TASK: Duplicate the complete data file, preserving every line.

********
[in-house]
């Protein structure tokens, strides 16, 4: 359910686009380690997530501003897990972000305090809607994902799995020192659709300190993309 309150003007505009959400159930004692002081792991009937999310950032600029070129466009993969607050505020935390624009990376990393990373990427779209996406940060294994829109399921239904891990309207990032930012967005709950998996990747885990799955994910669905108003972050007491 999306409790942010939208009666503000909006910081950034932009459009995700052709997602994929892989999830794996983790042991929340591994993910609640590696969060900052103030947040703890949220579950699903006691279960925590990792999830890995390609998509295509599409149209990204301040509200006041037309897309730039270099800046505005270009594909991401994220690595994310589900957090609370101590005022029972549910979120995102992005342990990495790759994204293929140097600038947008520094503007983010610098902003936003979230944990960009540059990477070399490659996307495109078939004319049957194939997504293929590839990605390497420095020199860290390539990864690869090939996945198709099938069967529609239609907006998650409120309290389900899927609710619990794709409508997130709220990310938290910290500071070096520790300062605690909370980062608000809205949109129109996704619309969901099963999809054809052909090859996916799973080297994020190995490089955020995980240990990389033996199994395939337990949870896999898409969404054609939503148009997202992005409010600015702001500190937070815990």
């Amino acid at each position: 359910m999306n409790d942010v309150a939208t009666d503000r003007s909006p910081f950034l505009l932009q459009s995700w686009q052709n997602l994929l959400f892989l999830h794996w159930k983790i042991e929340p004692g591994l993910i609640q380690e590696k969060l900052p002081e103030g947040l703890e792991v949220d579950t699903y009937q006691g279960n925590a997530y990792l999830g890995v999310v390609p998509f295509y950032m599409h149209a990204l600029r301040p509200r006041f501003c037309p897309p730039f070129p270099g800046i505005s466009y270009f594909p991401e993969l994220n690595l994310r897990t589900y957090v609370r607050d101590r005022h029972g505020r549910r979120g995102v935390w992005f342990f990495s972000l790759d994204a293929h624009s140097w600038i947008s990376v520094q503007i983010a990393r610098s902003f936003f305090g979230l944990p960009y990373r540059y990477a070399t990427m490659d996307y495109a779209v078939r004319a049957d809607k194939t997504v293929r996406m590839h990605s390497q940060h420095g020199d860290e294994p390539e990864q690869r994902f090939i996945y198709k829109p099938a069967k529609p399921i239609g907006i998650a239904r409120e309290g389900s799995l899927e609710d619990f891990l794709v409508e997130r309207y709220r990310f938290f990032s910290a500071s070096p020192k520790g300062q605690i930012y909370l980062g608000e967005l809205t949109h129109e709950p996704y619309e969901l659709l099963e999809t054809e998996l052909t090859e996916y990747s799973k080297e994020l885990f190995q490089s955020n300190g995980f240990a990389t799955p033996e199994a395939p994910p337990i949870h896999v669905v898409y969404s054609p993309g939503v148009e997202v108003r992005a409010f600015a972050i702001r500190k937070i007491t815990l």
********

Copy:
[in-house]
């Protein structure tokens, strides 16, 4: 359910686009380690997530501003897990972000305090809607994902799995020192659709300190993309 309150003007505009959400159930004692002081792991009937999310950032600029070129466009993969607050505020935390624009990376990393990373990427779209996406940060294994829109399921239904891990309207990032930012967005709950998996990747885990799955994910669905108003972050007491 999306409790942010939208009666503000909006910081950034932009459009995700052709997602994929892989999830794996983790042991929340591994993910609640590696969060900052103030947040703890949220579950699903006691279960925590990792999830890995390609998509295509599409149209990204301040509200006041037309897309730039270099800046505005270009594909991401994220690595994310589900957090609370101590005022029972549910979120995102992005342990990495790759994204293929140097600038947008520094503007983010610098902003936003979230944990960009540059990477070399490659996307495109078939004319049957194939997504293929590839990605390497420095020199860290390539990864690869090939996945198709099938069967529609239609907006998650409120309290389900899927609710619990794709409508997130709220990310938290910290500071070096520790300062605690909370980062608000809205949109129109996704619309969901099963999809054809052909090859996916799973080297994020190995490089955020995980240990990389033996199994395939337990949870896999898409969404054609939503148009997202992005409010600015702001500190937070815990």
């Amino acid at each position: 359910m999306n409790d942010v309150a939208t009666d503000r003007s909006p910081f950034l505009l932009q459009s995700w686009q052709n997602l994929l959400f892989l999830h794996w159930k983790i042991e929340p004692g591994l993910i609640q380690e590696k969060l900052p002081e103030g947040l703890e792991v949220d579950t699903y009937q006691g279960n925590a997530y990792l999830g890995v999310v390609p998509f295509y950032m599409h149209a990204l600029r301040p509200r006041f501003c037309p897309p730039f070129p270099g800046i505005s466009y270009f594909p991401e993969l994220n690595l994310r897990t589900y957090v609370r607050d101590r005022h029972g505020r549910r979120g995102v935390w992005f342990f990495s972000l790759d994204a293929h624009s140097w600038i947008s990376v520094q503007i983010a990393r610098s902003f936003f305090g979230l944990p960009y990373r540059y990477a070399t990427m490659d996307y495109a779209v078939r004319a049957d809607k194939t997504v293929r996406m590839h990605s390497q940060h420095g020199d860290e294994p390539e990864q690869r994902f090939i996945y198709k829109p099938a069967k529609p399921i239609g907006i998650a239904r409120e309290g389900s799995l899927e609710d619990f891990l794709v409508e997130r309207y709220r990310f938290f990032s910290a500071s070096p020192k520790g300062q605690i930012y909370l980062g608000e967005l809205t949109h129109e709950p996704y619309e969901l659709l099963e999809t054809e998996l052909t090859e996916y990747s799973k080297e994020l885990f190995q490089s955020n300190g995980f240990a990389t799955p033996e199994a395939p994910p337990i949870h896999v669905v898409y969404s054609p993309g939503v148009e997202v108003r992005a409010f600015a972050i702001r500190k937070i007491t815990l």